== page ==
Honestly, the definition of natural is a huge problem.
I don't think that most people use natural in the same way that Whole Earth means it. However, when you try to define what most people mean, you run in to some huge problems.
natural: Present in or produced by nature
nature: The world of living things and the outdoors
In other words, using these definitions, humans would be part of nature (we are living things), and anything we do would therefore be natural.
I will assert that most people (other than perhaps some philosophers) would say that a steel building is unnatural, but loganberries or sea salt would be natural.
With that said, my definition for natural could be:
natural: anything found without modification in nature, or those things modified using processes found in nature.
In this way, hybrid plants are natural, because they are "modified" by selective breeding. And breeding is a process found in nature. However, an argument could be made that grafting is not found in nature, and therefore plant material from grafted plants is
not natural, even though the two "halves" are themselves natural.
Wine wouldn't necessarily be natural, because it isn't found in nature (pressing and distilling are not natural processes to the best of my knowledge), but wine definitely contains natural ingredients (unless grafted; see above).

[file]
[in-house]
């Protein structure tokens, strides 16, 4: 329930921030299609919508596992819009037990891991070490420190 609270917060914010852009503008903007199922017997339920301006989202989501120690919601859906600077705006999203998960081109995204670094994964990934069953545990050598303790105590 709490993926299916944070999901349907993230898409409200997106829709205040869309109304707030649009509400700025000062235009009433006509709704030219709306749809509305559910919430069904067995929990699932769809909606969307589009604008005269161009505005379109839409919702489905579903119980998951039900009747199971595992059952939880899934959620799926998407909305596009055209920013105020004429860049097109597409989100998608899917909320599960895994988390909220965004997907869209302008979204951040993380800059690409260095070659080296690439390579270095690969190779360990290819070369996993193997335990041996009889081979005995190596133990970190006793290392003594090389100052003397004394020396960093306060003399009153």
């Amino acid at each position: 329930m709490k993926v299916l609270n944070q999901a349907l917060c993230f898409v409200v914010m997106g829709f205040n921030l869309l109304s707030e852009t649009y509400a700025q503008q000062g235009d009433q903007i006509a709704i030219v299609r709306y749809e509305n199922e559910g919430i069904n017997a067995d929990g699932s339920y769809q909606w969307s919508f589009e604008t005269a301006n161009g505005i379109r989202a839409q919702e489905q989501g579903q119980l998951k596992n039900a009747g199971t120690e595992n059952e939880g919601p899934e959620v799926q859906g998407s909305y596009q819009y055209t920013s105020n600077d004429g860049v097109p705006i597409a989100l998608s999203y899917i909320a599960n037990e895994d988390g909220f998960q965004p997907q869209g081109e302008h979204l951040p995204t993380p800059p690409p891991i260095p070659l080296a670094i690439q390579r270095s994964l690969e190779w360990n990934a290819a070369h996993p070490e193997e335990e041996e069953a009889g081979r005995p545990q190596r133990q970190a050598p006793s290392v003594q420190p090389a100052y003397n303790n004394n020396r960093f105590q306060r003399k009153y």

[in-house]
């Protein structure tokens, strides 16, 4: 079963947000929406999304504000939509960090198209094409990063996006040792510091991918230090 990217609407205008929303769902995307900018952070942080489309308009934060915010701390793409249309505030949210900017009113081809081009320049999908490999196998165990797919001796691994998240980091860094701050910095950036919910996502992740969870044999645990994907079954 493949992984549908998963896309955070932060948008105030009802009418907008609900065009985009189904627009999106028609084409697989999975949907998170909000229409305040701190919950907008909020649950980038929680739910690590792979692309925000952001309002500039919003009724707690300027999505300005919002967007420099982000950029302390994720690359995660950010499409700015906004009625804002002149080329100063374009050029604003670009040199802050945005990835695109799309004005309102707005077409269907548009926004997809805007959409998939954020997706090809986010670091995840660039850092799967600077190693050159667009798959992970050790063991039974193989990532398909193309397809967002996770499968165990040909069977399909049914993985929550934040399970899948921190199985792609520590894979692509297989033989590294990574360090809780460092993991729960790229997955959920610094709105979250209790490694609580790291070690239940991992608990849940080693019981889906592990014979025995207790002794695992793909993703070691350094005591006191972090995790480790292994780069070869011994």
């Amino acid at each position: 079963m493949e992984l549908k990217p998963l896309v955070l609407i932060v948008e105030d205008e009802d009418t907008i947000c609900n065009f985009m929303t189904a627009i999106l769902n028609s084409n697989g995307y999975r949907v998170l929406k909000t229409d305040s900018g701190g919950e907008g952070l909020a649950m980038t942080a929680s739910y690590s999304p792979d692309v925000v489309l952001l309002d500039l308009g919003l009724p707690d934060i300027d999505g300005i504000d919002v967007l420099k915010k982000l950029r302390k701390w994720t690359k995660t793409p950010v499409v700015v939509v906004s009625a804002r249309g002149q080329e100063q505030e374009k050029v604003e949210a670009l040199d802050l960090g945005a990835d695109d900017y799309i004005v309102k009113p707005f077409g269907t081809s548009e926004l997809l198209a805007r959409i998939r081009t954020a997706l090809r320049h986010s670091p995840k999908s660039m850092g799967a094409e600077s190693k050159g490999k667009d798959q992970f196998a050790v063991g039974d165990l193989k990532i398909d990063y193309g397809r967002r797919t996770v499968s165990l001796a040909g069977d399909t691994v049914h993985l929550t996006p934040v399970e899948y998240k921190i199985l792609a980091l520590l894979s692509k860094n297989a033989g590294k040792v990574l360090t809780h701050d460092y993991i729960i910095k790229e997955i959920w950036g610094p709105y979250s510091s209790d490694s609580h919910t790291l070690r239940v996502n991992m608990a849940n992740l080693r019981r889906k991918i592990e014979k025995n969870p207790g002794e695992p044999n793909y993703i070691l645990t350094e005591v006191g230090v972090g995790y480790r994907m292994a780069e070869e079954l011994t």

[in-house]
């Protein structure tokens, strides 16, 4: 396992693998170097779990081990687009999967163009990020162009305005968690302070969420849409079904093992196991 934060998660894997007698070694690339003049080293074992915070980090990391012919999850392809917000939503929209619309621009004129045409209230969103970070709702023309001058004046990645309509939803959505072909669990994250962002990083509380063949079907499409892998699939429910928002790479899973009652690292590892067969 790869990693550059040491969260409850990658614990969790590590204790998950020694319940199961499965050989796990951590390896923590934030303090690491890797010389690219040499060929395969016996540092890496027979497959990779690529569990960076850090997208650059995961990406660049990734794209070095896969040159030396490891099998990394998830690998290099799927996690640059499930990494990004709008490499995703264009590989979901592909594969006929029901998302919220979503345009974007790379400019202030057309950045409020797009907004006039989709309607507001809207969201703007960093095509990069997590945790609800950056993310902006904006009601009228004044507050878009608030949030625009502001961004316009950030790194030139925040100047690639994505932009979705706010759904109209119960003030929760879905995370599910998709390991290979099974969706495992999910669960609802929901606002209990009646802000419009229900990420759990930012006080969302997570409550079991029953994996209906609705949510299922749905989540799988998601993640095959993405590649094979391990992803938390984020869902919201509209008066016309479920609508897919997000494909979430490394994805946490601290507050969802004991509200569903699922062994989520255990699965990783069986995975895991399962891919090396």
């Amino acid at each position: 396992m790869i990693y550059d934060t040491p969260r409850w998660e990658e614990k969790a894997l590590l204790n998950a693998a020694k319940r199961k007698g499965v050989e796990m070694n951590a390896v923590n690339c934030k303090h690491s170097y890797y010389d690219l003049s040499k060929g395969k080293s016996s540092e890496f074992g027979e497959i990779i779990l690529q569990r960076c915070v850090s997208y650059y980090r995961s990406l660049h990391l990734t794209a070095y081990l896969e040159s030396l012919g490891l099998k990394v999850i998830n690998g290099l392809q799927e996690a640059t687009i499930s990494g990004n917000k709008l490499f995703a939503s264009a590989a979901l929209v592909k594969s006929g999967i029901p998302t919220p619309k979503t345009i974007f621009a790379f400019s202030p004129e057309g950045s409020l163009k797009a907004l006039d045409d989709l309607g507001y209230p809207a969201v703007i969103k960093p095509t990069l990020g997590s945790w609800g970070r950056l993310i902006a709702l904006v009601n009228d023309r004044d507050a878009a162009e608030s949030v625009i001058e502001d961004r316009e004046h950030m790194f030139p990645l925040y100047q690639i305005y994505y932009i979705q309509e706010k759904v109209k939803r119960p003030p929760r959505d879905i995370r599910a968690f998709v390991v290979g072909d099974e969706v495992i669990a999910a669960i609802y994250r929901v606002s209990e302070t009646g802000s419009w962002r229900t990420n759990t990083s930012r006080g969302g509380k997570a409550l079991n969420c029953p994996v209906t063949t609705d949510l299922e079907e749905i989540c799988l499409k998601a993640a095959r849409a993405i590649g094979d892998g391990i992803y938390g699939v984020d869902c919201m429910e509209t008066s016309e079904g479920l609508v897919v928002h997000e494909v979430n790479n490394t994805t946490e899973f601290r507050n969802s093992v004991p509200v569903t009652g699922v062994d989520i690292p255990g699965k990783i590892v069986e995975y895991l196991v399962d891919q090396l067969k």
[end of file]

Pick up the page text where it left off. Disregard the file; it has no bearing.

The real issue comes up when you're discussing GMOs. Technically, a GMO is just a "graft" at the genetic level: naturally occurring genes are spliced into the gene sequence of the primary plant to create more desirable characteristics. And, believe it or not, this process is actually found in nature: horizontal gene transfer. Obviously, modern genetic modification is highly guided by humans, and performed in settings that I would bet are widely considered unnatural, but nevertheless, the core process is a natural one.
Now, what about another "unnatural" material: glass. Glass is actually found fairly commonly in nature. Volcanoes spew glass material. And much of the sand on the beach is glass. While we have fairly complicated processes today for creating high quality glass, at its core, glass is just a natural material (silica) that is heated to a high temperature and then cooled, a process which can widely be found in nature.
I relate the problems of defining nature to the same problems that the word chemical faces. There is a clear, scientific definition of the word chemical, but laypeople have a different definition. Chemical is used to describe "bad" chemicals. While "good" chemicals get different names, like scents and flavors.
In the end, natural means exactly what you mean it to mean.